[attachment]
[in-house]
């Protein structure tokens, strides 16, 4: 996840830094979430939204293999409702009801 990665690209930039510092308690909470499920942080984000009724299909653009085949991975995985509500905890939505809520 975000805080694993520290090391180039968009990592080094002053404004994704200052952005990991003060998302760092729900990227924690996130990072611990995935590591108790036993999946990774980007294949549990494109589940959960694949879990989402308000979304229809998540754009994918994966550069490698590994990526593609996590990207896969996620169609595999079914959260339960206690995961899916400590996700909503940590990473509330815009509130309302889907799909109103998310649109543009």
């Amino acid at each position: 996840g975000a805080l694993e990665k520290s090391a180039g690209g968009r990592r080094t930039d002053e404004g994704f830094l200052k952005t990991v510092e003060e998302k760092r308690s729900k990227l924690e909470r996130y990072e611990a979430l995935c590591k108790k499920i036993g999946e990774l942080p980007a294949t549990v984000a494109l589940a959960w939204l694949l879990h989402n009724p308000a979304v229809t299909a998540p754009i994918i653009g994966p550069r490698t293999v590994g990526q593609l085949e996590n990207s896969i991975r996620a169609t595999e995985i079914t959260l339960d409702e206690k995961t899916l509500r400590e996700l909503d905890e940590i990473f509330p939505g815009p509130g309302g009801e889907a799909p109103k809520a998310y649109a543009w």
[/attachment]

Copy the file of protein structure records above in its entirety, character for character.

[in-house]
């Protein structure tokens, strides 16, 4: 996840830094979430939204293999409702009801 990665690209930039510092308690909470499920942080984000009724299909653009085949991975995985509500905890939505809520 975000805080694993520290090391180039968009990592080094002053404004994704200052952005990991003060998302760092729900990227924690996130990072611990995935590591108790036993999946990774980007294949549990494109589940959960694949879990989402308000979304229809998540754009994918994966550069490698590994990526593609996590990207896969996620169609595999079914959260339960206690995961899916400590996700909503940590990473509330815009509130309302889907799909109103998310649109543009």
């Amino acid at each position: 996840g975000a805080l694993e990665k520290s090391a180039g690209g968009r990592r080094t930039d002053e404004g994704f830094l200052k952005t990991v510092e003060e998302k760092r308690s729900k990227l924690e909470r996130y990072e611990a979430l995935c590591k108790k499920i036993g999946e990774l942080p980007a294949t549990v984000a494109l589940a959960w939204l694949l879990h989402n009724p308000a979304v229809t299909a998540p754009i994918i653009g994966p550069r490698t293999v590994g990526q593609l085949e996590n990207s896969i991975r996620a169609t595999e995985i079914t959260l339960d409702e206690k995961t899916l509500r400590e996700l909503d905890e940590i990473f509330p939505g815009p509130g309302g009801e889907a799909p109103k809520a998310y649109a543009w």